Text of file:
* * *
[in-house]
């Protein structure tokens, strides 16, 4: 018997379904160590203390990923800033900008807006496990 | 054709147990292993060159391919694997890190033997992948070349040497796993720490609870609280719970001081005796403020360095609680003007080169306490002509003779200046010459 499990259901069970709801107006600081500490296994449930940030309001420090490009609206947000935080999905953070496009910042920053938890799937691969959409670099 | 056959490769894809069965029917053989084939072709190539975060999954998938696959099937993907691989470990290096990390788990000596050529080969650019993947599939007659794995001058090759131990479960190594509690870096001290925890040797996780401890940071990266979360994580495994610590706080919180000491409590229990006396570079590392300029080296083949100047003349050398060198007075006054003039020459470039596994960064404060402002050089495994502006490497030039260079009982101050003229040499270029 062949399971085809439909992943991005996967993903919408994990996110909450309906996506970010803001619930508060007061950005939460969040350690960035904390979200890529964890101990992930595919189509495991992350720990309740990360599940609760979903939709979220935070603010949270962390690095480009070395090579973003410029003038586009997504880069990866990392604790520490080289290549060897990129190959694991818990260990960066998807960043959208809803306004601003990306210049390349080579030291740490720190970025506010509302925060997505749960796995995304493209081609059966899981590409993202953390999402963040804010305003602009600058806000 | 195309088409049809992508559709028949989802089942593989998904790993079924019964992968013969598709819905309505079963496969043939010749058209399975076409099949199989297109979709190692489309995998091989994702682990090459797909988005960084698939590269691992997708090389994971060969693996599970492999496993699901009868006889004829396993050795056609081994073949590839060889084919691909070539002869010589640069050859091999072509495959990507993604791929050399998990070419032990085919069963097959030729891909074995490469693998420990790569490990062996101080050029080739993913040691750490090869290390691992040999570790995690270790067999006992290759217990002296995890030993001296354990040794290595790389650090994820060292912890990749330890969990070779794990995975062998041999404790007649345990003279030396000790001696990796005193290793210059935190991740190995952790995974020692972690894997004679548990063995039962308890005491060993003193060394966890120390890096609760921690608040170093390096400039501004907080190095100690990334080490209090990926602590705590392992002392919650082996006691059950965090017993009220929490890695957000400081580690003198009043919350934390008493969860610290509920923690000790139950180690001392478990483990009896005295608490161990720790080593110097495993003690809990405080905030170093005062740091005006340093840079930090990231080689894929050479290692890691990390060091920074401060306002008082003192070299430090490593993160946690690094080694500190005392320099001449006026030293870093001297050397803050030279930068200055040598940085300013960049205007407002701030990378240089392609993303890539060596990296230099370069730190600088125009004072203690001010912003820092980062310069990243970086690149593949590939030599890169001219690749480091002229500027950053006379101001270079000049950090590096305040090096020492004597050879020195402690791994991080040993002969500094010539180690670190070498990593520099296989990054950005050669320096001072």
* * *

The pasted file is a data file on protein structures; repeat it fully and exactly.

[in-house]
């Protein structure tokens, strides 16, 4: 018997379904160590203390990923800033900008807006496990 | 054709147990292993060159391919694997890190033997992948070349040497796993720490609870609280719970001081005796403020360095609680003007080169306490002509003779200046010459 499990259901069970709801107006600081500490296994449930940030309001420090490009609206947000935080999905953070496009910042920053938890799937691969959409670099 | 056959490769894809069965029917053989084939072709190539975060999954998938696959099937993907691989470990290096990390788990000596050529080969650019993947599939007659794995001058090759131990479960190594509690870096001290925890040797996780401890940071990266979360994580495994610590706080919180000491409590229990006396570079590392300029080296083949100047003349050398060198007075006054003039020459470039596994960064404060402002050089495994502006490497030039260079009982101050003229040499270029 062949399971085809439909992943991005996967993903919408994990996110909450309906996506970010803001619930508060007061950005939460969040350690960035904390979200890529964890101990992930595919189509495991992350720990309740990360599940609760979903939709979220935070603010949270962390690095480009070395090579973003410029003038586009997504880069990866990392604790520490080289290549060897990129190959694991818990260990960066998807960043959208809803306004601003990306210049390349080579030291740490720190970025506010509302925060997505749960796995995304493209081609059966899981590409993202953390999402963040804010305003602009600058806000 | 195309088409049809992508559709028949989802089942593989998904790993079924019964992968013969598709819905309505079963496969043939010749058209399975076409099949199989297109979709190692489309995998091989994702682990090459797909988005960084698939590269691992997708090389994971060969693996599970492999496993699901009868006889004829396993050795056609081994073949590839060889084919691909070539002869010589640069050859091999072509495959990507993604791929050399998990070419032990085919069963097959030729891909074995490469693998420990790569490990062996101080050029080739993913040691750490090869290390691992040999570790995690270790067999006992290759217990002296995890030993001296354990040794290595790389650090994820060292912890990749330890969990070779794990995975062998041999404790007649345990003279030396000790001696990796005193290793210059935190991740190995952790995974020692972690894997004679548990063995039962308890005491060993003193060394966890120390890096609760921690608040170093390096400039501004907080190095100690990334080490209090990926602590705590392992002392919650082996006691059950965090017993009220929490890695957000400081580690003198009043919350934390008493969860610290509920923690000790139950180690001392478990483990009896005295608490161990720790080593110097495993003690809990405080905030170093005062740091005006340093840079930090990231080689894929050479290692890691990390060091920074401060306002008082003192070299430090490593993160946690690094080694500190005392320099001449006026030293870093001297050397803050030279930068200055040598940085300013960049205007407002701030990378240089392609993303890539060596990296230099370069730190600088125009004072203690001010912003820092980062310069990243970086690149593949590939030599890169001219690749480091002229500027950053006379101001270079000049950090590096305040090096020492004597050879020195402690791994991080040993002969500094010539180690670190070498990593520099296989990054950005050669320096001072």